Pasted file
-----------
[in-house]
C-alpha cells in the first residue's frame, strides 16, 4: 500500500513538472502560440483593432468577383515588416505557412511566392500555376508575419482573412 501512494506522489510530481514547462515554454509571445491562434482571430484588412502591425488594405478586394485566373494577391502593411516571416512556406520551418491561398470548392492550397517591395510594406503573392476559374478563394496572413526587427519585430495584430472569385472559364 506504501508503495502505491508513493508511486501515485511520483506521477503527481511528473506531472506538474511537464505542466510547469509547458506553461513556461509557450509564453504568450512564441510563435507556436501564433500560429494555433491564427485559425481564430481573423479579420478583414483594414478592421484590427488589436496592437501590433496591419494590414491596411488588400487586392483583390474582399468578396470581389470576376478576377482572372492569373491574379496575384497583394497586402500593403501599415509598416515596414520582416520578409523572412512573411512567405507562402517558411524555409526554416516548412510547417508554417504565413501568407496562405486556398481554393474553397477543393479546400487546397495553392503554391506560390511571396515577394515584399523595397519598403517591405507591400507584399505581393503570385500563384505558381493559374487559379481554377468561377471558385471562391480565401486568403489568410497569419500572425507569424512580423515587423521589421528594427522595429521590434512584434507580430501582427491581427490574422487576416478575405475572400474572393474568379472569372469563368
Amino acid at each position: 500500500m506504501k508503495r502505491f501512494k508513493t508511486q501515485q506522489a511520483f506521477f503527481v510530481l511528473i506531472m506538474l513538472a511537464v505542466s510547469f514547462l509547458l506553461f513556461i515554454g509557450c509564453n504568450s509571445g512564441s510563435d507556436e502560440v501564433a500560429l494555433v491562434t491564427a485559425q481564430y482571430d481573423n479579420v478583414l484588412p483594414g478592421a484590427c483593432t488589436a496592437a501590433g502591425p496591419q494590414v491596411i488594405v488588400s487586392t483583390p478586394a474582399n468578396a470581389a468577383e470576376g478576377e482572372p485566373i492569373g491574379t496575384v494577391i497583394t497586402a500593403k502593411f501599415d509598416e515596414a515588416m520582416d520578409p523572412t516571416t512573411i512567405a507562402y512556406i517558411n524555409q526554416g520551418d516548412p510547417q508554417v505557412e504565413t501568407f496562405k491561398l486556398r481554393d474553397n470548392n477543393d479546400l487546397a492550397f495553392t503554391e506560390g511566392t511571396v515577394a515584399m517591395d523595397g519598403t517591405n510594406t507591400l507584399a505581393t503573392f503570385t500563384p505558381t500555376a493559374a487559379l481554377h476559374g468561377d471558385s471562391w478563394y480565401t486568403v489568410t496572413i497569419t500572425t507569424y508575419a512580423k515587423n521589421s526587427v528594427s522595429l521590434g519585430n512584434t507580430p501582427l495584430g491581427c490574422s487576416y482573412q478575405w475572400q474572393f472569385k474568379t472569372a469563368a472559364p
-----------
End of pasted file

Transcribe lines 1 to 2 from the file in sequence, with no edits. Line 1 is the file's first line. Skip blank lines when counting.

[in-house]
C-alpha cells in the first residue's frame, strides 16, 4: 500500500513538472502560440483593432468577383515588416505557412511566392500555376508575419482573412 501512494506522489510530481514547462515554454509571445491562434482571430484588412502591425488594405478586394485566373494577391502593411516571416512556406520551418491561398470548392492550397517591395510594406503573392476559374478563394496572413526587427519585430495584430472569385472559364 506504501508503495502505491508513493508511486501515485511520483506521477503527481511528473506531472506538474511537464505542466510547469509547458506553461513556461509557450509564453504568450512564441510563435507556436501564433500560429494555433491564427485559425481564430481573423479579420478583414483594414478592421484590427488589436496592437501590433496591419494590414491596411488588400487586392483583390474582399468578396470581389470576376478576377482572372492569373491574379496575384497583394497586402500593403501599415509598416515596414520582416520578409523572412512573411512567405507562402517558411524555409526554416516548412510547417508554417504565413501568407496562405486556398481554393474553397477543393479546400487546397495553392503554391506560390511571396515577394515584399523595397519598403517591405507591400507584399505581393503570385500563384505558381493559374487559379481554377468561377471558385471562391480565401486568403489568410497569419500572425507569424512580423515587423521589421528594427522595429521590434512584434507580430501582427491581427490574422487576416478575405475572400474572393474568379472569372469563368